Radio Life

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I was completely impressed by Derek B. Miller's trio of sorta-mysteries Norwegian by Night, American by Day, and How to Find Your Way in the Dark. Unfortunately, my library doesn't own this one. But the Kindle version was on sale at Amazon for a mere $2.99, so I snapped it up. (It's still a good deal: $5.99.)

I was immediately dismayed. Because it's not a sorta-mystery, it's sorta-SF. And it's one of those dystopic novels where civilization is mostly destroyed, and (bless him) Miller plops you into this nasty world with zero explanation. (I know, that's a standard tactic in this genre.) On the first few pages, terms are dropped into the narrative without explanation: the "Commonwealth", the "Stadium", the "Empty Quarter", the "Gone World". For some reason the sky is a funny color. And Miller's prose is kind of ornate, bordering on pretentioous. ("The horses are relaxed, experienced. They know this route and have not been ridden hard today. The habits of nightfall are familiar: they will be fed soon and afterwards silence will envelope them. Stillness is bred into their line.")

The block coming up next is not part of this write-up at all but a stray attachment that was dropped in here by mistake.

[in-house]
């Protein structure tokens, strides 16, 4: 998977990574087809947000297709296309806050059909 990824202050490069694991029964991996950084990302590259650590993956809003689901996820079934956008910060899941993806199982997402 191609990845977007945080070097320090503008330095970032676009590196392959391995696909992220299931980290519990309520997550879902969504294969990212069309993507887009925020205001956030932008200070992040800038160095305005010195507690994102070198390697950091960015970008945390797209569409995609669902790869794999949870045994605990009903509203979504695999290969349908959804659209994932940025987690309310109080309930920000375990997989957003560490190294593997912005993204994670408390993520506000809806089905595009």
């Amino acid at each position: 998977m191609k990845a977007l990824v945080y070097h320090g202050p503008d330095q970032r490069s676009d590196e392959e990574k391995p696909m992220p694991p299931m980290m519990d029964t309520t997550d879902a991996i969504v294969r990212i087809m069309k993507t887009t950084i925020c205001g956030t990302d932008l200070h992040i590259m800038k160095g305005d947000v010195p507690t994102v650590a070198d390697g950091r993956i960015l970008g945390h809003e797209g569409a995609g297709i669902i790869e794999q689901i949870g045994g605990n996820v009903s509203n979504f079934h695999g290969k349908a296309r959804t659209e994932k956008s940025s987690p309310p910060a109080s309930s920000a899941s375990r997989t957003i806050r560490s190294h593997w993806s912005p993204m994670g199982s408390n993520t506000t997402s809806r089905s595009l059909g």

I'm thinking: Paul, this is gonna be a slog.

Ah, but very soon, Miller drops back into his usual strengths: strong characters, desperate situations, captivating story-telling. (And: unexpected and mostly understated humor, in the middle of desperation and horror. Miller is unparalleled at that.) And all is well, reading-wise.

Anyway: we (eventually) get the story of how civilization went down the tubes. And the Good Guys, ensconced in the Commonwealth, living in the Stadium (a literal Olympic stadium that withstood destruction) are hungry to improve mankind's miserable lot, by retrieving pieces of lost civilization. But a tribe of naysayers are threatening that noble project: revealing that ancient knowledge will irrevocably result in making the same grievous errors that caused the death and destruction so long ago. And so, it's war. And (worse) it soon becomes apparent that the Commonwealth is badly underestimating the skills and cleverness of their enemy.

In his (very funny) "Acknowledgements and Denials" afterword, Miller notes his debt to 1959's A Canticle for Liebowitz, by Walter M. ("no relation") Miller. Hey, I read that way back when, and it's—yes!—still on my shelf. Putting that into by to-be-read pile.

Last Modified 2024-01-10 5:50 AM EDT